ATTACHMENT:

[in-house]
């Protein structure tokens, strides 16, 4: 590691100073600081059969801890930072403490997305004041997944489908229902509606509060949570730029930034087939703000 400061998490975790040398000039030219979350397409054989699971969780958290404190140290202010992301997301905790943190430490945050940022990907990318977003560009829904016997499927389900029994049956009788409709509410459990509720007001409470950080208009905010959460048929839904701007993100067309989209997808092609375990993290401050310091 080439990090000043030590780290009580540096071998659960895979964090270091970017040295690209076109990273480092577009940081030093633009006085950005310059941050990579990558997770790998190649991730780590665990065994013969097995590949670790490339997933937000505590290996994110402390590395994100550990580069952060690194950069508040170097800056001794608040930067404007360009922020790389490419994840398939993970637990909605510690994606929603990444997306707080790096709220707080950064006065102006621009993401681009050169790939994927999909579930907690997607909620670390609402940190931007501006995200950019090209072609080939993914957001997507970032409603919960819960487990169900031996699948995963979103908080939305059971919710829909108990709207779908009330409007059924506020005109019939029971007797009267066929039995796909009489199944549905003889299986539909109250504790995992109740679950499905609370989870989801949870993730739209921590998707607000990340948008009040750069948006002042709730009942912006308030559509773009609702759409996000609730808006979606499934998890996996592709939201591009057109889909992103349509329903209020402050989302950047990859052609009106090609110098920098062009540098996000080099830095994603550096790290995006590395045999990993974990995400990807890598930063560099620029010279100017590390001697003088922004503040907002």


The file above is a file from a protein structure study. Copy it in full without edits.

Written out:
[in-house]
């Protein structure tokens, strides 16, 4: 590691100073600081059969801890930072403490997305004041997944489908229902509606509060949570730029930034087939703000 400061998490975790040398000039030219979350397409054989699971969780958290404190140290202010992301997301905790943190430490945050940022990907990318977003560009829904016997499927389900029994049956009788409709509410459990509720007001409470950080208009905010959460048929839904701007993100067309989209997808092609375990993290401050310091 080439990090000043030590780290009580540096071998659960895979964090270091970017040295690209076109990273480092577009940081030093633009006085950005310059941050990579990558997770790998190649991730780590665990065994013969097995590949670790490339997933937000505590290996994110402390590395994100550990580069952060690194950069508040170097800056001794608040930067404007360009922020790389490419994840398939993970637990909605510690994606929603990444997306707080790096709220707080950064006065102006621009993401681009050169790939994927999909579930907690997607909620670390609402940190931007501006995200950019090209072609080939993914957001997507970032409603919960819960487990169900031996699948995963979103908080939305059971919710829909108990709207779908009330409007059924506020005109019939029971007797009267066929039995796909009489199944549905003889299986539909109250504790995992109740679950499905609370989870989801949870993730739209921590998707607000990340948008009040750069948006002042709730009942912006308030559509773009609702759409996000609730808006979606499934998890996996592709939201591009057109889909992103349509329903209020402050989302950047990859052609009106090609110098920098062009540098996000080099830095994603550096790290995006590395045999990993974990995400990807890598930063560099620029010279100017590390001697003088922004503040907002």